I had mentioned I was a bit intimidated by this book for many reasons, though it was not all that intimidating for me in the actual reading! (That is usually how it works it, is it not? The anticipation can be so much more intimidating than the reality of the action...) The picture to the left depicts the cover of the edition I read (Vintage Books Edition, September 1954). My initial reaction to this picture was "Huh?" I had no idea how this picture could connect to a story of one man shooting another. However, having completed reading it, I immediately decided this is one of the most "bizarre" literary reads I have encountered. And I was able to make my own connection; to me the cover represents this bizarre "joker-like" collection of people with little to no real personal connections among them. There appeared to be no apparent reason or rationale behind the characters' actions or behaviors. One parallel for me: Meursault reminded me so much of Nick Carraway (the narrator) from The Great Gatsby by F. Scott Fitzgerald. Like Nick, Meursault is quite the "gutless wonder" in that he appears to just follow anybody anywhere and never has an independent thought, or action/behavior, that is truly his own. Several reviewers call Nick an "unreliable narrator," but I consider him to be an idiot who just follows along...always! As I felt about Meursault...
But not Meursault! He does whatever Raymond wants him to do, as in fighting the "Arabs." This group includes Raymond's mistress's brother. I felt Camus persisted throughout the book to refer to "Arabs" without ever naming any individual within that group as a reflection of rampant prejudice, discrimination, and even hatred, as being evidenced by the violence and cruelty exhibited by Hitler's Nazi regime toward Jews and other "ethnic" groups at the time. It is this unprecedented slaughter that encouraged Camus and other philosophers at the time to believe there was "no purpose or discernible meaning" to mankind's existence in the world. As Meursault watches the sky from his prison cell he thinks:
"...for the first time,...I laid my heart open to the benign
I was glad to find SparkNote's analyses noted Camus believed his "absurdist philosophy implies that moral orders have no natural or rational basis" in humanity. (By the way, I gave myself points for having used the word "bizarre" to describe this book...after all, Merriam-Webster lists bizarre and absurd as first synonyms! Self-congratulations were appropriately meted out at that point!) I would disagree with Camus to this extent; if humanity overall has no natural inclination toward morality and ethical behavior, why exactly are we put upon this earth? Perhaps to "learn" such behaviors? I don't believe any one person KNOWS, but it is interesting to consider. Personally, I believe we do reincarnate throughout lifetimes with the overall goal of perfecting our soul. This philosophy gives me unending hope for myself, as well as all mankind, and that is what matters most to me.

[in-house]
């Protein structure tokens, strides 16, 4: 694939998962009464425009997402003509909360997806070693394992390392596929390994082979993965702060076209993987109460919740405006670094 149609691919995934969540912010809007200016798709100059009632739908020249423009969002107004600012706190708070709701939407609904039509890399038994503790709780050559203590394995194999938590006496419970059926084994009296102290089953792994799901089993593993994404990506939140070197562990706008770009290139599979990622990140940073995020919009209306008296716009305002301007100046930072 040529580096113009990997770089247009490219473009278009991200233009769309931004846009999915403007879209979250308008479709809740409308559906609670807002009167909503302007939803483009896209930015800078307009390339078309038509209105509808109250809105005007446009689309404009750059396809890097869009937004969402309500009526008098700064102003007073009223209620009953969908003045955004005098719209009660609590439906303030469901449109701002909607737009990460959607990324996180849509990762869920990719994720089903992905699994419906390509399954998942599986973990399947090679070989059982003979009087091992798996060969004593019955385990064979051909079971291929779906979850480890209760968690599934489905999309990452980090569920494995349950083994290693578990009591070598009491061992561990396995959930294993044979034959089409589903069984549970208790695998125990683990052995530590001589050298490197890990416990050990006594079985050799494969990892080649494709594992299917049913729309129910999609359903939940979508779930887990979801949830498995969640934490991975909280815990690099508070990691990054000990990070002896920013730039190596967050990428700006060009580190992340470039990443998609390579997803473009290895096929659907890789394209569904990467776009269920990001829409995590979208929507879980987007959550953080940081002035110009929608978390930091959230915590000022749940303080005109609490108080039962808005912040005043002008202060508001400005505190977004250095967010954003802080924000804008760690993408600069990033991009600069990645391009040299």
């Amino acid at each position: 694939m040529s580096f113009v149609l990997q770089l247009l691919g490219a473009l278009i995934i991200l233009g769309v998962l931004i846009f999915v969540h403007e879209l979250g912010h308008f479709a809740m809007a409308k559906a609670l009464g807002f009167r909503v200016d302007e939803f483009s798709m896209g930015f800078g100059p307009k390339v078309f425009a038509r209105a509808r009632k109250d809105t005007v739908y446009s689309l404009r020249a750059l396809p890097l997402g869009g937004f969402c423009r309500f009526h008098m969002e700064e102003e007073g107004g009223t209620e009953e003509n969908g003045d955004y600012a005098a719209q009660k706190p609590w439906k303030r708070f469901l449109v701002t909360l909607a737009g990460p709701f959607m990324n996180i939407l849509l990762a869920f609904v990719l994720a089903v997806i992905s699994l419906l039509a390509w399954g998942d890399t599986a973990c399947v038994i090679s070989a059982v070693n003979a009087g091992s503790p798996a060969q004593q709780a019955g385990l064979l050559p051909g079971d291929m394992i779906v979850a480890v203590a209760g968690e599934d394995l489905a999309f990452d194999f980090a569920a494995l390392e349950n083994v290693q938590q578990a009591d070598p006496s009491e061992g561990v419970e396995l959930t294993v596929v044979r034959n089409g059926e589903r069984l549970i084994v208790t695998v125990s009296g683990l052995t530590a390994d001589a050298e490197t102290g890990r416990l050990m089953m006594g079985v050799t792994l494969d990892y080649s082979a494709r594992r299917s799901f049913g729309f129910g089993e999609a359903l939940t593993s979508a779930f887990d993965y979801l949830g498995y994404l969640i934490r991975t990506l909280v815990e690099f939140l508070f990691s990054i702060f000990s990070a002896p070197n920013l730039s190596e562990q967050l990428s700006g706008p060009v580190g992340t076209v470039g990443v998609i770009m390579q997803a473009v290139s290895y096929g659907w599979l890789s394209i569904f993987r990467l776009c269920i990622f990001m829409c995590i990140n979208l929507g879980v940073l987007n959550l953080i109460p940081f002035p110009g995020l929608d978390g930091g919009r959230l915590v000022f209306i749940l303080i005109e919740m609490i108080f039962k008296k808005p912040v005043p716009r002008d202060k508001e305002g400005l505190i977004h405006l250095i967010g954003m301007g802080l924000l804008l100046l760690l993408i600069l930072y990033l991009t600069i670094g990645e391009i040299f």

SparkNotes states that Camus did not approach the world with "moral indifference," rather "he believed that life's lack of a 'higher' meaning should not necessarily lead one to despair. On the contrary, [he] was a 'persistent humanist' noted for his faith in man's dignity in the face of what he saw as a cold, indifferent universe." I would definitely agree with this; I feel it is humanity's "calling" to deal with daily life to the very best of our ability. I do not believe this requires any belief system including a deity or deities/gods, nor a rigid structure, but simply attention to our daily interactions, with 'purposeful positivism' (I just conjured this term or perhaps simply remembered it from elsewhere!) as expressed through mutual respect, acceptance, kindness, appreciation, and unconditional positive regard for all beings. Such a philosophy for daily living requires much "living in the NOW," and attention to our attitudes and intentions, which spread either positive or negative energy throughout the Universe, and it is the Universal energy flow which determines alignment or disjointedness. Not sure that was exactly Camus' belief, but it is mine and I feel it aligns with his philosophy to a great extent.
I am very glad I took the time to read this classic work and did a bit of research into Camus' philosophy. It never hurts to have a bit better understanding...of...well, anything, really! What have you read recently, or long ago, that impacted your philosophical understanding of life? And doesn't everything we read do that to some extent?